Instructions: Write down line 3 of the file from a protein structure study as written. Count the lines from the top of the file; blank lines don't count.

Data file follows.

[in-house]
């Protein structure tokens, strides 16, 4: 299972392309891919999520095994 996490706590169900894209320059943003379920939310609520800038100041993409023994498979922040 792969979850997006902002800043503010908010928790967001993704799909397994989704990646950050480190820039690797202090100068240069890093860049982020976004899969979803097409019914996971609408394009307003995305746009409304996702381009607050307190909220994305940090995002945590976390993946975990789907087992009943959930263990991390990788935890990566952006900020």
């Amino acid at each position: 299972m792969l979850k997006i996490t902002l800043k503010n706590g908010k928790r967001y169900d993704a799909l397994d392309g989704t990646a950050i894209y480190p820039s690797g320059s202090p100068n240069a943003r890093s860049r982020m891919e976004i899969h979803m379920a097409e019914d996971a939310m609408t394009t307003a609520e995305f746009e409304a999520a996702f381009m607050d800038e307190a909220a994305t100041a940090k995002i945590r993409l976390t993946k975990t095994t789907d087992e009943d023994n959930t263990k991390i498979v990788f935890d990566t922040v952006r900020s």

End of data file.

């Amino acid at each position: 299972m792969l979850k997006i996490t902002l800043k503010n706590g908010k928790r967001y169900d993704a799909l397994d392309g989704t990646a950050i894209y480190p820039s690797g320059s202090p100068n240069a943003r890093s860049r982020m891919e976004i899969h979803m379920a097409e019914d996971a939310m609408t394009t307003a609520e995305f746009e409304a999520a996702f381009m607050d800038e307190a909220a994305t100041a940090k995002i945590r993409l976390t993946k975990t095994t789907d087992e009943d023994n959930t263990k991390i498979v990788f935890d990566t922040v952006r900020s």